Wednesday, December 21, 2011

The Warmth of Other Suns

The Warmth of Other Suns makes The Help look like a piece of shit.

I finished this book the week of Thanksgiving, but with the semester wrapping up and the holidays I haven't had a chance to write about it until now. I had to read it as my "context book" for my Intro to Library and Information Science class. I had 6 options, and this was the only one available as an audiobook, so it won. I'm so glad this is the book I chose, because it is a fantastic book. Because I don't feel like writing it all out again, here's what I wrote about Warmth for my context book discussion (You can ignore the last two paragraphs if you want, that's where I had to talk about how the book related to libraries):

In The Warmth of Other Suns, Isabelle Wilkerson tells the story of the wave of Southern African-Americans who moved out of the South to cities in the North and West. Between 1910 and 1970, the African-American population of cities such as Chicago and Detroit grew by 40%. Wilkerson interviewed hundreds of people about their experiences during the “Great Migration.” She includes many stories from her various interviewees, but the majority of the book focuses on three: Ida Mae Brandon Gladney, who moved from Mississippi to Chicago in the ‘30s, George Swanson Starling, who left Georgia for New York in the ‘40s, and Robert Joseph Pershing Foster, who moved from Louisiana to Los Angeles in the ‘50s. Every story is different, but there are definitely common themes. Each person in the migration was looking for better opportunities than what they could find in the south.

The Warmth of Other Suns only mentions libraries explicitly once, when Wilkerson notes that it was illegal for African-Americans to use the “White” libraries in the Jim Crow-era South. However, there are other connections to library science that can be made. In addition to the segregated libraries, Wilkerson mentions how a popular weekly African-American newspaper, the Chicago Defender, had to be smuggled into the South, because it was not freely available. Limiting the access of information by banning the Chicago Defender and having separate libraries would clearly be a violation of today’s ALA Bill of Rights.

While not nearly as significant as access to information, there is also the simple fact of changing demographics. I can’t find the exact numbers, but Wilkerson mentions that the demographics of Chicago went from around 1% African-American at the beginning of the Great Migration to 33% at the end of the migration. This is a huge change in demographics in just a few decades. Public librarians at the time would have had to adapt to provide services to a large number of patrons coming from the rural South, which was a different culture than that of large Northern cities. In the library where I work I have occasionally helped people who are new to the area find resources they need, from the best ice cream shop and playgrounds for their kids to where to find good job resources. Rural Southerners fresh to the big cities would have needed similar assistance, and a library could have been a good resource.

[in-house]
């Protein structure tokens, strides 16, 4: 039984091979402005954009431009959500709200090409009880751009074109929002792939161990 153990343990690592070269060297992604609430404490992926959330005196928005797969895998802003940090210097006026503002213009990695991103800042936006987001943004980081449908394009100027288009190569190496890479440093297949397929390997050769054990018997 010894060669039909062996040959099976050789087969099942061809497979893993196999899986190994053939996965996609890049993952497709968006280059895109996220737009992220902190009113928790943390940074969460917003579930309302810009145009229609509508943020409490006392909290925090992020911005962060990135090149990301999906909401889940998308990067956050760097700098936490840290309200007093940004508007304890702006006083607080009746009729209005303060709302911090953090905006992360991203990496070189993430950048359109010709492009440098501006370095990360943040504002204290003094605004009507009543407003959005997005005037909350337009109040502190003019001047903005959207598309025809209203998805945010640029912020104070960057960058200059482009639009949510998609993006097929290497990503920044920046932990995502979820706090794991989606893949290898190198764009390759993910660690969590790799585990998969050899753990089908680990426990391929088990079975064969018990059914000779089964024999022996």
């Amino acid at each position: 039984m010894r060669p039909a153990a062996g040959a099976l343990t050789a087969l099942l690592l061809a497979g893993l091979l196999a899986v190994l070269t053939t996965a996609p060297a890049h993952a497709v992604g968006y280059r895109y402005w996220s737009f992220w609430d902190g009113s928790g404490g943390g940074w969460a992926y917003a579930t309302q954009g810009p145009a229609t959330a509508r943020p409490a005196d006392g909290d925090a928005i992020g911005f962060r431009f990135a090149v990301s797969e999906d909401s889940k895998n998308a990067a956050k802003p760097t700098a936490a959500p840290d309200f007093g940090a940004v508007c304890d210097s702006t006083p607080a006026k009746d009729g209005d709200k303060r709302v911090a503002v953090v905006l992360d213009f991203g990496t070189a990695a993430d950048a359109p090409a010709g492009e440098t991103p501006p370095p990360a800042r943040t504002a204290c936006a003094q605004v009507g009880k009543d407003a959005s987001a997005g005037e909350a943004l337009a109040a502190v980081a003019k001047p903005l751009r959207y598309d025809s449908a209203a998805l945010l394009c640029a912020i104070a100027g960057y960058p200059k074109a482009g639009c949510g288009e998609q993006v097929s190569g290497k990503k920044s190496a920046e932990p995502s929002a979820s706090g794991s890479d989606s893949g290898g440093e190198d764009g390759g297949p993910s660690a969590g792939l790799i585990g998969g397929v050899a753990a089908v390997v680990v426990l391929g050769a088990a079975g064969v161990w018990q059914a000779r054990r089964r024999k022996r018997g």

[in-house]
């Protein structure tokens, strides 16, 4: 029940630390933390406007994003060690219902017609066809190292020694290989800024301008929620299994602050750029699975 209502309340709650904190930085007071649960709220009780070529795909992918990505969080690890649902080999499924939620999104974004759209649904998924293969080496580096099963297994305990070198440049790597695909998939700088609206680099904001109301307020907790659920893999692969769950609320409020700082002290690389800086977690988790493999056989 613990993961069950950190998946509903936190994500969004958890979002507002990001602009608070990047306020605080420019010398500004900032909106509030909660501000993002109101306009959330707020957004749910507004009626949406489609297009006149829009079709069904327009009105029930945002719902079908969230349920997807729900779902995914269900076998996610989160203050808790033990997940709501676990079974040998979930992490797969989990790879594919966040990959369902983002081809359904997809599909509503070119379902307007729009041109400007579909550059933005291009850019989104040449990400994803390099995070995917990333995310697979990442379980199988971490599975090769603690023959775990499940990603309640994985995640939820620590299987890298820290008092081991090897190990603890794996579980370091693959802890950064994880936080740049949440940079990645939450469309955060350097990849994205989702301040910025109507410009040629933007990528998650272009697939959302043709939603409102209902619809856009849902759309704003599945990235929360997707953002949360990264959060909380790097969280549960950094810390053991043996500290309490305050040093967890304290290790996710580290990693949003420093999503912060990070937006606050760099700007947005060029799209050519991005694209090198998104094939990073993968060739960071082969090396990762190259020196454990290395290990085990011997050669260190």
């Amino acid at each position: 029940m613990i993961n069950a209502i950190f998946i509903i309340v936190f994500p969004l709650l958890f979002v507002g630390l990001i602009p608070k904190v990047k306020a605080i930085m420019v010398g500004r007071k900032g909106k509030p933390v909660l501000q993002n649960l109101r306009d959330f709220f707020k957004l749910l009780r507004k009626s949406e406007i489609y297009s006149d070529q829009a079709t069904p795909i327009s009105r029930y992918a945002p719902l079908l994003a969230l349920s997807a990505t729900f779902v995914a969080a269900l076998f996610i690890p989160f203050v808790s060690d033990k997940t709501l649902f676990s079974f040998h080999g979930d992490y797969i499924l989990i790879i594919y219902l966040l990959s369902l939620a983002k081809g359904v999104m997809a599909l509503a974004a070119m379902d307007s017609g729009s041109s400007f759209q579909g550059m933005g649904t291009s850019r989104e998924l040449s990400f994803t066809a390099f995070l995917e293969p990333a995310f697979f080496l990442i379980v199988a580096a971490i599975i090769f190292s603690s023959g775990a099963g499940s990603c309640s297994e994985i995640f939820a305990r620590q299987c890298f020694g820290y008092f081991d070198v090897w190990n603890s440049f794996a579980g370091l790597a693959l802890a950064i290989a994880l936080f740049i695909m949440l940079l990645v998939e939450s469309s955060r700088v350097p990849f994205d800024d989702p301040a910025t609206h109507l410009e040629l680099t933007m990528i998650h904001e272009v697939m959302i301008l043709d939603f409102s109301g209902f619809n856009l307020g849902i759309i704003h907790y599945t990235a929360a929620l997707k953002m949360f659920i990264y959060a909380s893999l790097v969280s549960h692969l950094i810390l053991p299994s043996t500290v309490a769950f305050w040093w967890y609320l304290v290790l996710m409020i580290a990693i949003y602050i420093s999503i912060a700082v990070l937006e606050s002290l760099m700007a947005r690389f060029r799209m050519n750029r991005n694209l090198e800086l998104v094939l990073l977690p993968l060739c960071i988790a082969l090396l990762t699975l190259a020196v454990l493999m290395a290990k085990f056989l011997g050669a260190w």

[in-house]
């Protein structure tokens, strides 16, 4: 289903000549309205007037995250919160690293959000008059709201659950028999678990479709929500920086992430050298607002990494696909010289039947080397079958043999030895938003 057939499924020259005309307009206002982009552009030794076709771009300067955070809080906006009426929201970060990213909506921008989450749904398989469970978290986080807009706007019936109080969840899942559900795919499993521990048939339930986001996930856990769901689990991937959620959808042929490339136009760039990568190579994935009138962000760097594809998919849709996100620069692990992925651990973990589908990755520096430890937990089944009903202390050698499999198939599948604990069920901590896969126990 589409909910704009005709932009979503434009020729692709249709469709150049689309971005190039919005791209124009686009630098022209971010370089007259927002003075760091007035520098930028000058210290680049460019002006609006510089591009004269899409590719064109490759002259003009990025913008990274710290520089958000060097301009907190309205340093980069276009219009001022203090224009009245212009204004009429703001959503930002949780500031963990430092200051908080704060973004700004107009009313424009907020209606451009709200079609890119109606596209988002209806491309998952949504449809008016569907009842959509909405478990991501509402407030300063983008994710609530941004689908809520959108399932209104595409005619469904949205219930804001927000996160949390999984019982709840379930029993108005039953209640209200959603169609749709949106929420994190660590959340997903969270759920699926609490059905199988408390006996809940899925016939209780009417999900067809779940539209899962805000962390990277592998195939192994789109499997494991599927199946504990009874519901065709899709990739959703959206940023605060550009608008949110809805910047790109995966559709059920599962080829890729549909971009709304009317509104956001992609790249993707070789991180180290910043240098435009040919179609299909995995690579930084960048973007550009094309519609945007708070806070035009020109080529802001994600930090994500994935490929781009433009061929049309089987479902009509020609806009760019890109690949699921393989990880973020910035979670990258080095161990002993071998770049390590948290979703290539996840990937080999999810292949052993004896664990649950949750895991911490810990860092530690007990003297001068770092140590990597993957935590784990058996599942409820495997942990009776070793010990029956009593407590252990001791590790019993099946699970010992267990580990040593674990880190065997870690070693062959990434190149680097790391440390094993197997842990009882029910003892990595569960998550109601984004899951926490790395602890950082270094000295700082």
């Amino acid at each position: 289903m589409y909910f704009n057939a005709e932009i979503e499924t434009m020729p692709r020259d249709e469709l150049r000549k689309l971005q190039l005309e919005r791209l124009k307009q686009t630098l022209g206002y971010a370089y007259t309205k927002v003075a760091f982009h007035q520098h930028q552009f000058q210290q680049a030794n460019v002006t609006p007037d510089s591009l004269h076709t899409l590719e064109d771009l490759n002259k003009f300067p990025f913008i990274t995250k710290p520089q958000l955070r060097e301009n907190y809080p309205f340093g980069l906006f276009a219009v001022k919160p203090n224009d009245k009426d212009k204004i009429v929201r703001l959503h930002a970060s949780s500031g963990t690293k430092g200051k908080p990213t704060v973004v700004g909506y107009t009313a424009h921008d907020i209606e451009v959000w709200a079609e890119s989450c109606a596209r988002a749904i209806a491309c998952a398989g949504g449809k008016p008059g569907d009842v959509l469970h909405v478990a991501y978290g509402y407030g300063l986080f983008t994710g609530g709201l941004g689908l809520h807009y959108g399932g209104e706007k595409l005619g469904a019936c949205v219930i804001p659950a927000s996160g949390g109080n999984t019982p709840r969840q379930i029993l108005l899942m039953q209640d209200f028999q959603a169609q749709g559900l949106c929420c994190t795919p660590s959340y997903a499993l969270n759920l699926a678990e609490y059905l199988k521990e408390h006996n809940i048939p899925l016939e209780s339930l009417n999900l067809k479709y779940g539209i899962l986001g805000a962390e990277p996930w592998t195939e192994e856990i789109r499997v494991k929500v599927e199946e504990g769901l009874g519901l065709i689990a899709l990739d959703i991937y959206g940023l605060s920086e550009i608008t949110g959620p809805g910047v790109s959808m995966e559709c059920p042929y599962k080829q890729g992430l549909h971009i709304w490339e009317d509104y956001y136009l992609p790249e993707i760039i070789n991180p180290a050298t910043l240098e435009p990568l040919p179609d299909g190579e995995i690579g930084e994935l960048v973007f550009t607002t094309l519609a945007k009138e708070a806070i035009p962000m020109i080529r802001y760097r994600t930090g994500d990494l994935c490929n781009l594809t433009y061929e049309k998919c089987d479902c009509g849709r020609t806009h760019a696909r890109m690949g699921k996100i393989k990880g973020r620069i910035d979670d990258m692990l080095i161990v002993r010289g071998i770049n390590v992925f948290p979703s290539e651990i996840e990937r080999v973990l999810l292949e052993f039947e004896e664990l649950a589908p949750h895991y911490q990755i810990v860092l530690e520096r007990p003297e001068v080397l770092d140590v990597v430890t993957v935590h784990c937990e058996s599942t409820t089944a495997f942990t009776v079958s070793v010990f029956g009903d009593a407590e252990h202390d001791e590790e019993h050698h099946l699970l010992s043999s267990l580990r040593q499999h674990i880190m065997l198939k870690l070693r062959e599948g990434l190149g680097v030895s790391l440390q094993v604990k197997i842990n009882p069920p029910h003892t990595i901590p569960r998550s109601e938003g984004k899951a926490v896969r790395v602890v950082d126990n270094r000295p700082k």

So that's a general overview of the book, but I guess I should explain my opening statement. Two weekends ago I watched the movie The Help with my parents (we have semi-weekly movie nights). I'd already seen the movie when it was in theaters (I took my mom and grandma to see it, because we're a ridiculously cute family). The thing that was different this time watching The Help was that I had read The Warmth of Other Suns. Since Warmth is about the migration of black Americans from the South to the North and West, it understandably contains many stories about inequality and brutality in the South to explain why so many were fleeing. Some of the stories are absolutely horrifying. I find the phrase "necktie parties" profoundly disturbing. What does this have to do with The Help? Neither the book nor the movie really gives any idea of the danger the maids were in by speaking out against their white employers. Watching the movie now after having read Warmth just makes The Help seem somewhat dishonest. The Help wishes it was as profound as The Warmth of Other Suns, but it's just a watered-down, cartoonish version of American history. The Help is designed to make you feel good because you're not racist like Hilly; Warmth makes you feel bad that your ancestors were white Southern farmers. Does that make any sense?

I don't really know how to end this review, so I guess I'll just leave you with the Richard Wright poem from which Warmth takes its title:

“I was leaving the South
to fling myself into the unknown . . .
I was taking a part of the South
to transplant in alien soil,
to see if it could grow differently,
if it could drink of new and cool rains,
bend in strange winds,
respond to the warmth of other suns
and, perhaps, to bloom”

Thursday, December 15, 2011

Grammys? I thought this was a book blog!

Two of the books I reviewed this year have been nominated for Grammys. Abby may have thwarted my attempt to completely dominate the homepage with my own reviews, but she can't take this one away from me! I've reviewed 100% more Grammy nominees than she has! That may have something to do with the fact that this is a book review blog and not a music review blog, but whatever.

Between Bossypants and If You Ask Me (And of Course You Won't), I'm going to have to root for Betty White. Yes, I enjoyed Bossypants so much that I listened to the audiobook after having already read the book (and then I asked for the book for Christmas so that I could read it again), but I have to be honest and say that Betty White's performance is just better. I love Tina Fey with all my heart, but all the whispering asides in the Bossypants audiobook didn't really work.